#1
Hello dear UG members!! I play a Sterling by MusicMan JP60 which has a fixed bridge featuring modern trem system. I haven’t snapped any strings installed on this guitar since I purchased it around a year ago. But after a long time I decided to replace the existing strings (.10-.46) that it came from the store with a brand new set of Ernie Ball .9-.42 strings. I also decided to clean the whole guitar when it doesn’t have any strings installed while changing the strings. So I removed all the strings at first and I suddenly noticed the bridge of the guitar leaned towards the cavity of the guitar body where the bridge is accommodated. I instantly panicked and thought if I install the whole set then it will be alright. So I cleaned up the guitar and install fresh set of strings. The bridge did rise up a bit from the leaned position but it still hasn’t become parallel and even to the body of the guitar. Can you people tell me how can I fix this problem?
#3
If it has a tremolo, it's not a fixed bridge.


Unscrew the plate on the back of the guitar.



You should see something like this.



Loosen those screws a little bit.
#4
Quote by Lol Natures
If it has a tremolo, it's not a fixed bridge....

Thanks for helping, loosening up those screws did help to rise up the bridge a bit but I’m afraid that what if the screws come out if I continue to loosen the screws as the bridge is still not even towards the body. Is this a really big problem? I haven’t used this kind of guitar before so I am very confused. And what are the marked pivot screws as it is shown in the image? What do they do? I’m asking as I did try to move them with a hexagon screw driver type thing, all that resulted to move the screws up and down the bridge. Have I screwed up my guitar’s set up?

#5
Quote by chookiecookie
not sure if it's the same trem....

Thanks for your honest intention to help, but I don't own a floyd rose bridge guitar.
#6
Quote by stranger_23
Thanks for your honest intention to help, but I don't own a floyd rose bridge guitar.


It really doesn't matter that much which tremolo it is... (Ok, Bigsby's are a different animal) Your tremolo has the basic parts mentioned...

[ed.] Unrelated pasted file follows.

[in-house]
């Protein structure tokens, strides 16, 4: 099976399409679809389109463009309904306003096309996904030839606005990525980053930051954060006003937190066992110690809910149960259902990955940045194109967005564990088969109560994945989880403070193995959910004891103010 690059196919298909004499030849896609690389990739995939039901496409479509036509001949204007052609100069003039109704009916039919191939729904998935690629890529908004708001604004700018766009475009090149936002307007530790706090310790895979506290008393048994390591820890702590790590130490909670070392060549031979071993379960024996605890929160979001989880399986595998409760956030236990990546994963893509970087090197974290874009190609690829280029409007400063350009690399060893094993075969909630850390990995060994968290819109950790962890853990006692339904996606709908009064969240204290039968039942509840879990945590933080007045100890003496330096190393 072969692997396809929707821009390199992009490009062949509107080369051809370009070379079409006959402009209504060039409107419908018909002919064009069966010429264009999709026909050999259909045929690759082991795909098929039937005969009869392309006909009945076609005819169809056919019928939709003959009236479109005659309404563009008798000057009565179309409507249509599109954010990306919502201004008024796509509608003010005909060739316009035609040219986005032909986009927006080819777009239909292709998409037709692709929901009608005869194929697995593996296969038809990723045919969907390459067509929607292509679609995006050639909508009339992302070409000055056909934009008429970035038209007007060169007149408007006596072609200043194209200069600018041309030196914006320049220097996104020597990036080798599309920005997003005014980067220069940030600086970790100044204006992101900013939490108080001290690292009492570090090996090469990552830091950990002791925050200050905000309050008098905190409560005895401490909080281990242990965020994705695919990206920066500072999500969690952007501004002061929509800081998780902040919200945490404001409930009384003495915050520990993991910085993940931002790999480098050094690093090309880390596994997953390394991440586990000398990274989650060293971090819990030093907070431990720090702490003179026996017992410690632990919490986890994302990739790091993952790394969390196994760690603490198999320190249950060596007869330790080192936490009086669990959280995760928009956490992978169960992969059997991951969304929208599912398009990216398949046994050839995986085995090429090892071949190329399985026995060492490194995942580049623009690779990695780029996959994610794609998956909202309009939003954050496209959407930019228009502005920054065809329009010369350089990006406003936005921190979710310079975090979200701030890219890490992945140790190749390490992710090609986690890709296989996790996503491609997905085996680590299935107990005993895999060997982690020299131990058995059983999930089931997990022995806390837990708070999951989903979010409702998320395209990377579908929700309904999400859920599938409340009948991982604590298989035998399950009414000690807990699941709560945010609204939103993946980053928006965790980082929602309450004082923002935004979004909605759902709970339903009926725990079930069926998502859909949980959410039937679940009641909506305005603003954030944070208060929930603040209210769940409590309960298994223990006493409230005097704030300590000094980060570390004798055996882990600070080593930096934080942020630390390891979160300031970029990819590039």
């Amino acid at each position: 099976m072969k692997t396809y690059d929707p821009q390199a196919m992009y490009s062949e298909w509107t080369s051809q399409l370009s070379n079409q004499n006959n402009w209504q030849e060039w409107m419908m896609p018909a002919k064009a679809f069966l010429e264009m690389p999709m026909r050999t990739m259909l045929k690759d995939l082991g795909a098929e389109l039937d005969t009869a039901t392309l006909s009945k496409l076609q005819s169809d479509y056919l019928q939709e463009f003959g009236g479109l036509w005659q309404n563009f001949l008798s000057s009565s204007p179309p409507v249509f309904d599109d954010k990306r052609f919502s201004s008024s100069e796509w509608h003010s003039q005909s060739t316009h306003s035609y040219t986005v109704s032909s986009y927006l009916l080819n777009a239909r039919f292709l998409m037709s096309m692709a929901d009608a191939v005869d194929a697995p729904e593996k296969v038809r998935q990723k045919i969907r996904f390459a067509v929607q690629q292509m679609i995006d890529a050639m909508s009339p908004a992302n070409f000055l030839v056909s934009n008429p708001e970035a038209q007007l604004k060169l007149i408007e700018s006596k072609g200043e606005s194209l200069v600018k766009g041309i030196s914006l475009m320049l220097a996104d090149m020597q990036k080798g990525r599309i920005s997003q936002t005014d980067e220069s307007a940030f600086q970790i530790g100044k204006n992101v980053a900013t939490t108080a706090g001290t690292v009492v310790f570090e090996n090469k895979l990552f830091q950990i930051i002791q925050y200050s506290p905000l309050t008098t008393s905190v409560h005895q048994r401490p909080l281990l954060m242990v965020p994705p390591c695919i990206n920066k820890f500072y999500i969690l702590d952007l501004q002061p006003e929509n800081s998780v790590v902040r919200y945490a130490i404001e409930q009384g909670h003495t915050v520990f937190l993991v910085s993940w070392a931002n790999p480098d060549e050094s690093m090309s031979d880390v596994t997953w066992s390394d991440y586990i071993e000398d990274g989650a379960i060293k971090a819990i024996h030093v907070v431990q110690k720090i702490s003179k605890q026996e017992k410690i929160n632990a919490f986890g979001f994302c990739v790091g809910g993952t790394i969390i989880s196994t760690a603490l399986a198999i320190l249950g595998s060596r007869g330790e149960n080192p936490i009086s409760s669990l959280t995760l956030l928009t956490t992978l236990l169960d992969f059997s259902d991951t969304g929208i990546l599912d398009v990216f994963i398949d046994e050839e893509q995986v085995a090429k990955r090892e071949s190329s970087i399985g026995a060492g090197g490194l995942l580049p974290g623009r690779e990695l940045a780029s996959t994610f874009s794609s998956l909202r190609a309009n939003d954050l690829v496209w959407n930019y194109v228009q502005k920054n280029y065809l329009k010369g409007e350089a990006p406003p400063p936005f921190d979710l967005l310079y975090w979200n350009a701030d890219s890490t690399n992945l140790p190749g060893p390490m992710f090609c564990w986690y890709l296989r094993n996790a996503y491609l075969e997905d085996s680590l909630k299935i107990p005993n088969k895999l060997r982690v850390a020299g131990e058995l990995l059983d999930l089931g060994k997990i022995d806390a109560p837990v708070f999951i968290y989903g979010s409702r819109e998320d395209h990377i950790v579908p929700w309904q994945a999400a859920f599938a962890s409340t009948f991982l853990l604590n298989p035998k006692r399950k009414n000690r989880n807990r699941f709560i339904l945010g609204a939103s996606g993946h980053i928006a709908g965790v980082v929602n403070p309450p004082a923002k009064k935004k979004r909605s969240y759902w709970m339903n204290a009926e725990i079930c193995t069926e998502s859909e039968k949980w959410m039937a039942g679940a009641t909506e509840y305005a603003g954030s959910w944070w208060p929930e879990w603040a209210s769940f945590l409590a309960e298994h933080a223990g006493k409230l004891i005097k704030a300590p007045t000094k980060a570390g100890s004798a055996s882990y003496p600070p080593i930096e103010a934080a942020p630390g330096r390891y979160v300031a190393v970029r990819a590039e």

What's happened is that you changed the gauge of the strings to a lower gauge which changes the need for as much spring tension to keep the bridge "Floating" (Floating tremolo Bridges allow you to change the pitch both up, by pulling up on the handle, and down by pushing the handle towards the guitar body.) When you go to a lighter string, the springs in the back of the guitar have to be loosened to relieve the tension, letting the back of the bridge lift, making it float once again.

The two screws you mentioned on the front of the guitar are just the pivot points of the bridge. don't tighten these to tight, or you'll inhibit the movement of the bridge and could damage the wood or break the screws...

Hope this helps..
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#7
Quote by Papabear505
It really doesn't matter that much which tremolo...

Now I understood why my bridge became uneven to the body. My bridge has become even to the body now and it moves easily with the tremolo arm. But I did use the hexagon screw driver type thing to the pivot screws. I honestly don’t know what to do now, how can I tell that the bridge is not damaging my guitar?
#8
look at the first page of the guitar setup thread, green link in my sig, and see if that helps.

feel free to post after looking at the first page.
Jenneh

Quote by TNfootballfan62
Jenny needs to sow her wild oats with random Gibsons and Taylors she picks up in bars before she settles down with a PRS.


Set up Questions? ...Q & A Thread

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#9
Quote by jj1565
look at the first page of the guitar setup thread....

Thanks for the thread link but my I can’t find the solution of my problem. I already messed up with the bridge pivot screws, and now I can’t understand what should be the ideal height for them.
#10
Quote by stranger_23
Thanks for the thread link but my I can’t find the solution of my problem. I already messed up with the bridge pivot screws, and now I can’t understand what should be the ideal height for them.


The ideal height will depend mostly on your own preferences for string action. If you think your strings are too high off the fretboard, tighten (lower) the posts. If you think the strings are too low, loosen (raise) the posts.

A note though, I don't know too much about that particular tremolo unit, but it's generally not advised to adjust the pivot posts when the guitar is tuned up to full tension. It adds quite a bit of stress to them, and adjusting them in that situation can cause excessive wear on the knife edges.
#11
Quote by Confuse-a-Cat
The ideal height will depend mostly on your own preferences for string action. If you think your strings are too high off the fretboard, tighten (lower) the posts. If you think the strings are too low, loosen (raise) the posts.

A note though, I don't know too much about that particular tremolo unit, but it's generally not advised to adjust the pivot posts when the guitar is tuned up to full tension. It adds quite a bit of stress to them, and adjusting them in that situation can cause excessive wear on the knife edges.


+1
#12
ok then look to the Floyd thread, right next to it in the EG page.

you need to adjust the tension of the strings vs. the springs (in the back cavity) to find balance for that bridge.

the answer are there, but like said, certainly Don't mess with the
front bridge pivot screws with the guitar under tension.
Jenneh

Quote by TNfootballfan62
Jenny needs to sow her wild oats with random Gibsons and Taylors she picks up in bars before she settles down with a PRS.


Set up Questions? ...Q & A Thread

Recognised by the Official EG/GG&A/GB&C WTLT Lists 2011